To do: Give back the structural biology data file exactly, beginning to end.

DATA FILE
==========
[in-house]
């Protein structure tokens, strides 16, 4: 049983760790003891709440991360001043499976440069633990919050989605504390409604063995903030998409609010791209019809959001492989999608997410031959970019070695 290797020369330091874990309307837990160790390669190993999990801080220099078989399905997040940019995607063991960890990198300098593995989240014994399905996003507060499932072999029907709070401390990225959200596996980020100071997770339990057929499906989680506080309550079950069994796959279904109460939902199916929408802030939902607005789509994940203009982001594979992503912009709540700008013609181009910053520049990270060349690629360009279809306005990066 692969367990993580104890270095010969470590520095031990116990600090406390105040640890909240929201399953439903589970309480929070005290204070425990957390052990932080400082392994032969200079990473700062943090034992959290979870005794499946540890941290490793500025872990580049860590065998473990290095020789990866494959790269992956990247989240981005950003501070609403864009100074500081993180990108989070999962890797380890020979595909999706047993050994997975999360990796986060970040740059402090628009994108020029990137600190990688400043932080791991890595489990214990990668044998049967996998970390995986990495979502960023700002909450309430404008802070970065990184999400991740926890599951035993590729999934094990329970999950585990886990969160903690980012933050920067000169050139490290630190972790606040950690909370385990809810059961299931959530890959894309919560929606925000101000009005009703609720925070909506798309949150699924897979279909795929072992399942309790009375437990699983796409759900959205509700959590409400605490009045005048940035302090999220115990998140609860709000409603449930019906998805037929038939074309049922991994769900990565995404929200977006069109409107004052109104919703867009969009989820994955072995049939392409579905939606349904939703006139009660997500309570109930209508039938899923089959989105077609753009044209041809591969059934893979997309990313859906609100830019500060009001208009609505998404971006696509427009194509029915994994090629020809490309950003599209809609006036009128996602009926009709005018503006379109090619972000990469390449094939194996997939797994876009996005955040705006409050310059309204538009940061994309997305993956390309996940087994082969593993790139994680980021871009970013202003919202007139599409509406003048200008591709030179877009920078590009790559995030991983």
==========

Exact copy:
[in-house]
């Protein structure tokens, strides 16, 4: 049983760790003891709440991360001043499976440069633990919050989605504390409604063995903030998409609010791209019809959001492989999608997410031959970019070695 290797020369330091874990309307837990160790390669190993999990801080220099078989399905997040940019995607063991960890990198300098593995989240014994399905996003507060499932072999029907709070401390990225959200596996980020100071997770339990057929499906989680506080309550079950069994796959279904109460939902199916929408802030939902607005789509994940203009982001594979992503912009709540700008013609181009910053520049990270060349690629360009279809306005990066 692969367990993580104890270095010969470590520095031990116990600090406390105040640890909240929201399953439903589970309480929070005290204070425990957390052990932080400082392994032969200079990473700062943090034992959290979870005794499946540890941290490793500025872990580049860590065998473990290095020789990866494959790269992956990247989240981005950003501070609403864009100074500081993180990108989070999962890797380890020979595909999706047993050994997975999360990796986060970040740059402090628009994108020029990137600190990688400043932080791991890595489990214990990668044998049967996998970390995986990495979502960023700002909450309430404008802070970065990184999400991740926890599951035993590729999934094990329970999950585990886990969160903690980012933050920067000169050139490290630190972790606040950690909370385990809810059961299931959530890959894309919560929606925000101000009005009703609720925070909506798309949150699924897979279909795929072992399942309790009375437990699983796409759900959205509700959590409400605490009045005048940035302090999220115990998140609860709000409603449930019906998805037929038939074309049922991994769900990565995404929200977006069109409107004052109104919703867009969009989820994955072995049939392409579905939606349904939703006139009660997500309570109930209508039938899923089959989105077609753009044209041809591969059934893979997309990313859906609100830019500060009001208009609505998404971006696509427009194509029915994994090629020809490309950003599209809609006036009128996602009926009709005018503006379109090619972000990469390449094939194996997939797994876009996005955040705006409050310059309204538009940061994309997305993956390309996940087994082969593993790139994680980021871009970013202003919202007139599409509406003048200008591709030179877009920078590009790559995030991983």